Effects of Restoration on Water Quality in a Sierra Nevada Meadow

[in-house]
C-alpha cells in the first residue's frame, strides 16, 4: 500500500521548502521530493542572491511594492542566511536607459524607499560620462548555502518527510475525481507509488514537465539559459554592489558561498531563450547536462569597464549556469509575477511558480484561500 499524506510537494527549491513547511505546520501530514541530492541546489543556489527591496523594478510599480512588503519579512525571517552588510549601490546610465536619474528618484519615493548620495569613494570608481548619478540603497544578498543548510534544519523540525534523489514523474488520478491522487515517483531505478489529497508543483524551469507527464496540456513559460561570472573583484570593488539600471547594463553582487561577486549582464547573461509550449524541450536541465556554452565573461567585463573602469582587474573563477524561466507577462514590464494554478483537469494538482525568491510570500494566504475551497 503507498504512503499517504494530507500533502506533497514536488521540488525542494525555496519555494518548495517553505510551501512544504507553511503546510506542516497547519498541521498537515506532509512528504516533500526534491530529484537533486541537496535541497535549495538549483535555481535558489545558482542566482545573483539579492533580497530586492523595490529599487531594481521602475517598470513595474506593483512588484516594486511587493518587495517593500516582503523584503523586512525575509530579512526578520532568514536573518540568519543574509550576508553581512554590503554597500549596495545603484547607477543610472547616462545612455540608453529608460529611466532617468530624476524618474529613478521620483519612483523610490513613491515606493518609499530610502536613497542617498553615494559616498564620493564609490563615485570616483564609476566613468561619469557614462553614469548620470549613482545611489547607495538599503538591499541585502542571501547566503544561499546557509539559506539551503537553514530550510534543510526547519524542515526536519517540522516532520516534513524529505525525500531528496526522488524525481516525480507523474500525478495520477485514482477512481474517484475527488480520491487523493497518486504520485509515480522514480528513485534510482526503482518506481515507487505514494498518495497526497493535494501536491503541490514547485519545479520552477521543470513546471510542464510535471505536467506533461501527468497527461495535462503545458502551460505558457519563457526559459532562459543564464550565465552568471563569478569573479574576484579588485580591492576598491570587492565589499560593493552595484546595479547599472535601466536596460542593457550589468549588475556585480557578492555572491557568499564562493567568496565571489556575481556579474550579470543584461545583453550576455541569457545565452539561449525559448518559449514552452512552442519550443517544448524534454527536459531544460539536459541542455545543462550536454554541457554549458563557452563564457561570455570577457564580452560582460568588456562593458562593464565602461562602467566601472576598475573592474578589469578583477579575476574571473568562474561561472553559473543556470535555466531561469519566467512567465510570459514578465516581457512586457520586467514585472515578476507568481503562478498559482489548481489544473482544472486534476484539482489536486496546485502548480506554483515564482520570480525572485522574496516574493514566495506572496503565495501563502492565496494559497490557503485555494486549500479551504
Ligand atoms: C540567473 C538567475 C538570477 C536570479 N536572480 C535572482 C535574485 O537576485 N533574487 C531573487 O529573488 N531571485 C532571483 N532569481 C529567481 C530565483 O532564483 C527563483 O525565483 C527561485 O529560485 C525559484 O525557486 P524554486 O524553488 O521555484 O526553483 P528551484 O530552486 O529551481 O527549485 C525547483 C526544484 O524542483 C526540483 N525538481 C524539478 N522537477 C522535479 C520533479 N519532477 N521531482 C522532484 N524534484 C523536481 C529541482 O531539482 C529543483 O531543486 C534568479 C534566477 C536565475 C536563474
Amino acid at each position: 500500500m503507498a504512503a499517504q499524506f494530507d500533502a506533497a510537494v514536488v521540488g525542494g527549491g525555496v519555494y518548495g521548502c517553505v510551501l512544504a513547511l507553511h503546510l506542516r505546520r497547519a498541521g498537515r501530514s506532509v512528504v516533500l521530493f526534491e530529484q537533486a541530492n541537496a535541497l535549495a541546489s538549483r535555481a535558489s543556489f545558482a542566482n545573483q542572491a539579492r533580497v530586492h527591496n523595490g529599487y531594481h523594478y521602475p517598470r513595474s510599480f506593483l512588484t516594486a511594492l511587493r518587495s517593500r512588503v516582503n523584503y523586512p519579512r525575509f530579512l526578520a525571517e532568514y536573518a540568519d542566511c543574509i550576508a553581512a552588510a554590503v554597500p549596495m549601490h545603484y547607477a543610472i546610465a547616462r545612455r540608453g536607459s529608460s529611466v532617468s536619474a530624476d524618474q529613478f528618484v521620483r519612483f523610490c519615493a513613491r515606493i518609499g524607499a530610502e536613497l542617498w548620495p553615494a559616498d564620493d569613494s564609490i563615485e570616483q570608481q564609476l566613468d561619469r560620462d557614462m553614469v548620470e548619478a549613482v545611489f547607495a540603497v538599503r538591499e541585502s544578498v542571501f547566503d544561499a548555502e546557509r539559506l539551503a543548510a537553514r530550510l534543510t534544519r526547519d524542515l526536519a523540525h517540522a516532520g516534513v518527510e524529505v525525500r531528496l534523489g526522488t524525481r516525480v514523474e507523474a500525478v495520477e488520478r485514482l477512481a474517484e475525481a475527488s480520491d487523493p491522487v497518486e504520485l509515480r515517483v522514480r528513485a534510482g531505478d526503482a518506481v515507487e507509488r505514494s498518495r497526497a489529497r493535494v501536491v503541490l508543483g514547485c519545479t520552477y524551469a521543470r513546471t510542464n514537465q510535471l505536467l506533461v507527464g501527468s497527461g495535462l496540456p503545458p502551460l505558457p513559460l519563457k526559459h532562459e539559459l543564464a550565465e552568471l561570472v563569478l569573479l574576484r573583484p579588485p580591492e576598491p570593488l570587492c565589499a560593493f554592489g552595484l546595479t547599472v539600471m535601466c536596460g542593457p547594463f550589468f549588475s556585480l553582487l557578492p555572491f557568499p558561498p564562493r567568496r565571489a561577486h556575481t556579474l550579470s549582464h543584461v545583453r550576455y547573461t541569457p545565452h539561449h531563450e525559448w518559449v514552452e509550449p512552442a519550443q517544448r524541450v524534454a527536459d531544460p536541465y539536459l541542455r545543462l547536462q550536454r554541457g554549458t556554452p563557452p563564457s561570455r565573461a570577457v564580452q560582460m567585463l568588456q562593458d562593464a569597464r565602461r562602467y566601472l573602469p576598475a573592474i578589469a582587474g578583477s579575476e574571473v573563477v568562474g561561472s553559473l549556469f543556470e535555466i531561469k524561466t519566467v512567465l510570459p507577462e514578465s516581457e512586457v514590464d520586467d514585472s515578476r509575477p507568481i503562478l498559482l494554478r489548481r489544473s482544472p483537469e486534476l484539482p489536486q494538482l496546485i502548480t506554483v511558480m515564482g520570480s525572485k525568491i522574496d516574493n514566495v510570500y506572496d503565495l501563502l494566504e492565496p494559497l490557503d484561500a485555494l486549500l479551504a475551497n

Sierra Nevada meadows have the capacity to improve water quality by filtering out non-point source (NPS) pollutants and releasing clean water downstream. Red Clover Valley (RCV) is a large Sierra Nevada meadow currently undergoing restoration along two creeks that flow through the meadow. Under current climate warming predictions, meadows will experience higher air temperatures and less seasonal snowpack, threatening water availability, which has implications for water quality, ecological function, and community resources. Restoration looks to promote water storage at higher elevations for longer periods of time, increasing late summer stream flows, improving water quality, and supporting aquatic habitats. This research investigated water quality along two creeks in RCV which used different restoration techniques. Water quality varied between Red Clover Creek, influenced by grade control structures (GCS), and Dixie Creek, influenced by beaver dam analogs (BDAs). Dixie Creek had cooler stream temperatures and disrupted nutrient transport downstream, whereas Red Clover Creek had higher stream temperatures and greater nutrient transport downstream. Upstream vegetation was highly correlated with lower stream temperatures later in the growing season. This supports core conceptual models for meadow hydrology where greater upstream riparian vegetation can limit daily maximum stream temperatures during low flow periods by promoting groundwater and providing riparian shade. Locations of potential groundwater sources, contributing to cooler stream temperatures, are highlighted, and supported by other water quality data. Diel cycles of pH, dissolved oxygen (DO), and inorganic carbon were also observed suggesting a strong influence of photosynthesis and respiration occurring in the water column. This temporal trend could indicate episodic acidification and should further be investigated. Continued monitoring of water quality in RCV will provide useful information for adaptive management and may serve as a tool for planners to understand how meadow restoration influences water quality.